Couples choosing to get married in Umbria will discover hundreds of small villages and typical cities. One of the Umbrian beauty is Spoleto, a medieval city built on a sloping hill.
Spoleto is a splendid town with beautiful characteristic corners; a place where one can understand the importance of the relation between man and nature, and between history and landscape.
You can explore the city by walk on the narrow streets like in a old movie. You can visit the fabulous Duomo. The Duomo is one of Spoleto’s finest sights. Begun in the twelfth century, the delicate-looking cathedral is set against a backdrop of hills and valleys. The Duomo is an amalgam of styles, and boasts an apse frescoed by Fra Filippo Lippi, whose tomb lies in the church.
Take a look HERE
Spoleto is know for his famous Festival dei Due Mondi. It is host to some of the world’s greatest artists in the field of music, theatre and dance. People come from all over the world to experience this festival; the final event is an open air concert in the main piazza with full orchestra.
Spoleto Festival lasts for a fortnight and takes place at the end of June and beginning of July. During this time the town is very busy and accommodation will be hard to find, so it’s worth booking well in advance.
The programme is very good quality, and the Festival attracts big names from the arts world. The Festival includes opera, classical and modern music, ballet and modern dance, visual arts and cinema. Venues include the scenic piazza in front of the Duomo, where the opening and closing concerts take place, the Roman Theatre and an assortment of churches, theatres and palazzi.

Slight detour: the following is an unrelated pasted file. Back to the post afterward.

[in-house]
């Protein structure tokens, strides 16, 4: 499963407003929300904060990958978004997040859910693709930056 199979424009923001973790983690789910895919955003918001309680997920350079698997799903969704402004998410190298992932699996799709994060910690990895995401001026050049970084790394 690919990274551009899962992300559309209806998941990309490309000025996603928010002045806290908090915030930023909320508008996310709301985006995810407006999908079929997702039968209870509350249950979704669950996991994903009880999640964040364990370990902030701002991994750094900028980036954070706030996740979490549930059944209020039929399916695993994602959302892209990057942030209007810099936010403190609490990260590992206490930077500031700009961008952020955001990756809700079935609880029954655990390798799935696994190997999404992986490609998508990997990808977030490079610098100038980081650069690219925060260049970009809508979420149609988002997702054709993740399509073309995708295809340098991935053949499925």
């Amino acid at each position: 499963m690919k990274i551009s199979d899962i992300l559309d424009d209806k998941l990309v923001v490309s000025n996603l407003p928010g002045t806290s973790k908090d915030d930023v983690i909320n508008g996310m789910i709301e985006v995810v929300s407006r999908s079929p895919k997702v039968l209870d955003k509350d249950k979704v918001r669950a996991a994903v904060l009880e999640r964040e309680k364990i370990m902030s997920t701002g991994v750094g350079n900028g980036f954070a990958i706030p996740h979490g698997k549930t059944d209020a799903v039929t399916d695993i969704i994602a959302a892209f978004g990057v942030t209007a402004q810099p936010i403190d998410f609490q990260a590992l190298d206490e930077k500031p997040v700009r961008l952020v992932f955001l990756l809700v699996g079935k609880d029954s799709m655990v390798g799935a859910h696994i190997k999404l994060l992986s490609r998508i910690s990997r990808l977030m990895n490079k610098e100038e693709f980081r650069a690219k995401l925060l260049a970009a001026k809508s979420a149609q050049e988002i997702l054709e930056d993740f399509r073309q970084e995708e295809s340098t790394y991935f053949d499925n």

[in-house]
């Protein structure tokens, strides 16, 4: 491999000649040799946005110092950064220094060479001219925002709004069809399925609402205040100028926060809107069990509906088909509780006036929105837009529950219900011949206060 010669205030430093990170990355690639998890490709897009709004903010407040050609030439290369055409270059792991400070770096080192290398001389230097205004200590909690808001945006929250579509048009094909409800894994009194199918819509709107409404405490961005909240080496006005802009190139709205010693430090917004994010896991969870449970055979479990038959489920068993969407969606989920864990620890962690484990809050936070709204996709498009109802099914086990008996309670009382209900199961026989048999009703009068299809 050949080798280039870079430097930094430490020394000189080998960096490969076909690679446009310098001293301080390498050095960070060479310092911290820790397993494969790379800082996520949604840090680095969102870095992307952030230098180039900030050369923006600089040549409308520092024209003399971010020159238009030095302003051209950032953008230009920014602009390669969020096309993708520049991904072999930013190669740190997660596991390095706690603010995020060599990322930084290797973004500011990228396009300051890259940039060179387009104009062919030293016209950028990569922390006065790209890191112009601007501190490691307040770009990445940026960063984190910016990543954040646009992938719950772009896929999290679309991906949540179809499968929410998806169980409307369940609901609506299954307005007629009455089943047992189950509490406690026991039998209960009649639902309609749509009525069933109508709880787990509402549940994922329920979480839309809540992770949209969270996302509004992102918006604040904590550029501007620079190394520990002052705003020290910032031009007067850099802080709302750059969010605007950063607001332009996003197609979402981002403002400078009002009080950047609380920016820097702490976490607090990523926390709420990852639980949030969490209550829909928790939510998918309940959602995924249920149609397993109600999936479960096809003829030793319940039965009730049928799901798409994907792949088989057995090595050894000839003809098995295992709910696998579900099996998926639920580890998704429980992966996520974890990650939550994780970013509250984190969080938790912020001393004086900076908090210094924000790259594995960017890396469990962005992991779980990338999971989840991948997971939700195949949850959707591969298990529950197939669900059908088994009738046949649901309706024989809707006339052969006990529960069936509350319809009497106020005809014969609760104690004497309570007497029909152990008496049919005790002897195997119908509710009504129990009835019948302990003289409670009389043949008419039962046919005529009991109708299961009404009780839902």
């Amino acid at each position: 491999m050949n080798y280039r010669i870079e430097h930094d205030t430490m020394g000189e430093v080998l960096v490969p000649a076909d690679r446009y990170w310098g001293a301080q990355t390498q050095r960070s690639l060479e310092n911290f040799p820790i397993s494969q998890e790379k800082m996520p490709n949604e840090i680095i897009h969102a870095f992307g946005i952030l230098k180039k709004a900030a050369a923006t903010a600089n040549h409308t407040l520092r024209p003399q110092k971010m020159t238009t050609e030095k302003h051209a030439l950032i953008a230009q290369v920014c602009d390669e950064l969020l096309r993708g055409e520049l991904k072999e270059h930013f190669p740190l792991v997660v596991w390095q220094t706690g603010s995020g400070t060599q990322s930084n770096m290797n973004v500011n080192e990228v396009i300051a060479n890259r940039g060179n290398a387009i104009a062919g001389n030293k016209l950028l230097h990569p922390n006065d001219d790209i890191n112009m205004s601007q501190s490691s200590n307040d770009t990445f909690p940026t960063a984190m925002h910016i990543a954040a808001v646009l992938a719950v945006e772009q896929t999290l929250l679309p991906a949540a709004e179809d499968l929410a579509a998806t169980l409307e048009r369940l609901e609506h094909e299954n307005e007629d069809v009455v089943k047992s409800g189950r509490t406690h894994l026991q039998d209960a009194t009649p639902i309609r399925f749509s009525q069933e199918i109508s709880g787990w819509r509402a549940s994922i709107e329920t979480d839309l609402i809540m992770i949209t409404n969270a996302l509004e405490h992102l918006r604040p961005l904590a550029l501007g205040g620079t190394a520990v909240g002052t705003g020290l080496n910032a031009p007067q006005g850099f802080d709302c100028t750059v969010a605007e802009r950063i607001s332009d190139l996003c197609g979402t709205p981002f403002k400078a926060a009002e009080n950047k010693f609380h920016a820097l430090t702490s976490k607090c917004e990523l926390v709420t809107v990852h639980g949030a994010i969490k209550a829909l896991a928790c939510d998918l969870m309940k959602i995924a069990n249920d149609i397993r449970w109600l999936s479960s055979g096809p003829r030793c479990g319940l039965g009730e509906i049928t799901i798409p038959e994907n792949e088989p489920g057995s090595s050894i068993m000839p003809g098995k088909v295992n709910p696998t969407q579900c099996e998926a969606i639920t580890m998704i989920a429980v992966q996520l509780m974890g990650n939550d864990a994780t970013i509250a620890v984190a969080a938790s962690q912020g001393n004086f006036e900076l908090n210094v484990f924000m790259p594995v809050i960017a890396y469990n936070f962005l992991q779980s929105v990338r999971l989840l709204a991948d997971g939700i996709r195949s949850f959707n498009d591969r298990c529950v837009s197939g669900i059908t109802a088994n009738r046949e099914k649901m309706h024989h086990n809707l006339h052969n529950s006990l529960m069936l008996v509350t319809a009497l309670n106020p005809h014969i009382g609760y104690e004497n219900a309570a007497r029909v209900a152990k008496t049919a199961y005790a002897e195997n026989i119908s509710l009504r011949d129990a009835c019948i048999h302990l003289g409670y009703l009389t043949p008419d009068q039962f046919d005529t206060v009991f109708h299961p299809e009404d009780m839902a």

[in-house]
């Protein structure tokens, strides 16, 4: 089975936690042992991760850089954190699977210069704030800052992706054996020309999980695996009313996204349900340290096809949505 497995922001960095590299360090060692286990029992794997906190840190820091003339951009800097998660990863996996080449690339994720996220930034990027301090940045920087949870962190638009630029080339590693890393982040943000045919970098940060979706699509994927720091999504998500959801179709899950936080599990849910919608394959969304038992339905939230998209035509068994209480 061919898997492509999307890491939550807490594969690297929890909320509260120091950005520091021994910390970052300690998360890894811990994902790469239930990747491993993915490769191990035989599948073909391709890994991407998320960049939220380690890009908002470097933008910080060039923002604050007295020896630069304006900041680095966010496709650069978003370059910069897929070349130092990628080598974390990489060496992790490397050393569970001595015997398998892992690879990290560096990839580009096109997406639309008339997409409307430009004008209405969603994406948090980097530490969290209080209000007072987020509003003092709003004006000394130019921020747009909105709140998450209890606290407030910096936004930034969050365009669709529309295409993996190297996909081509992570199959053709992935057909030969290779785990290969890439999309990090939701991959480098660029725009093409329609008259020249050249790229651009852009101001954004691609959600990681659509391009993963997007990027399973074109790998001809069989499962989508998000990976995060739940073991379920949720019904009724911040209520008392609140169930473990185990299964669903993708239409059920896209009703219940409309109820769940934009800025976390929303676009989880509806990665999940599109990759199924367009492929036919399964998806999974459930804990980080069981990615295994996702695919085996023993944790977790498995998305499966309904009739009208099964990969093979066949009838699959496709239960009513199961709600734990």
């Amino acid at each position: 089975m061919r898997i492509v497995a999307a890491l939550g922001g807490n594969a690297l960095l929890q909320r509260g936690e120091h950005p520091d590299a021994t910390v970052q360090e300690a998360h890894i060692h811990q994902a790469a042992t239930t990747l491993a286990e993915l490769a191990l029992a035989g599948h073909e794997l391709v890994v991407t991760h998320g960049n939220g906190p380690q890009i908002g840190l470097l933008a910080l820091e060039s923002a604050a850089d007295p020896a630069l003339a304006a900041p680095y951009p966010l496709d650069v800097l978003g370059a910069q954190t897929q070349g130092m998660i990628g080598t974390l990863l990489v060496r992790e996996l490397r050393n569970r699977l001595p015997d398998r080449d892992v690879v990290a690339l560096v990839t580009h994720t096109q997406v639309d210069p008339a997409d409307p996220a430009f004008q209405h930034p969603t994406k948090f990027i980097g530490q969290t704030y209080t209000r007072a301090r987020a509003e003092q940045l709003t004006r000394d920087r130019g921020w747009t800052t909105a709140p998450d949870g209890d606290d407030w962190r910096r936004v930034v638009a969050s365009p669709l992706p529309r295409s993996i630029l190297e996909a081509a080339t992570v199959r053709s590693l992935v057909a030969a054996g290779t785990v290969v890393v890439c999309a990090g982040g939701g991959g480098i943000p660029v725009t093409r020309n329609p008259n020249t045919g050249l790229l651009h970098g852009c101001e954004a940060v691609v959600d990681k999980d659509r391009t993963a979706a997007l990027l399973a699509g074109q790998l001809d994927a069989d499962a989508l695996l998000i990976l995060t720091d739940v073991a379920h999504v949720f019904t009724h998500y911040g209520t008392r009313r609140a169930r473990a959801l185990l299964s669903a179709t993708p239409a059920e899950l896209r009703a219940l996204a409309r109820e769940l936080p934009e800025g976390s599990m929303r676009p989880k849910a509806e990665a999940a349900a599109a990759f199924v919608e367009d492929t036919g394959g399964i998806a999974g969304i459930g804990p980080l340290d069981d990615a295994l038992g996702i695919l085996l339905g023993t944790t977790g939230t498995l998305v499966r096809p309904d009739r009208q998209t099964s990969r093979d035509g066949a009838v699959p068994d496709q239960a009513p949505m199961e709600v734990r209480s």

If you want to get married in Spoleto take a look Of Spoleto Palace Wedding Hall! It’s the perfect location for an intimate wedding. The ceremonies hall is inside Pinacoteca, where you can see amazing paintings. The mayor of Spoleto can perform your special ceremony.
High above the town is the Rocca, a Papal fortress which was used as a prison until the 1980s. The views are incredible, and the interiors are also interesting. There are some good surviving frescoes. As well as original and restored features, you can also see where the former cells were, if you fancy a twinge of horror (although, given the setting, the views and the local cuisine, this surely can’t have been the worst prison in which to be incarcerated).
By taking a left before you reach the Rocca, you find yourself on a panoramic walk which encircles the summit. The pastoral views are complemented by modern sculptures to make the stroll more varied. After a few minutes you reach a steep wooded gorge. A massive bridge spans the chasm, the Ponte delle Torri.
Built in the fourteenth century, and defended by towers (hence the name), this functioned as both a bridge and aquaduct; apparently a route led directly up to the Rocca to allow for quick escapes over the gorge in times of siege.
At the time of the ancient Romans, the city became a real “touristic “center where the nobles had the house for summer holidays, because of the cool climate of the forests and clean air.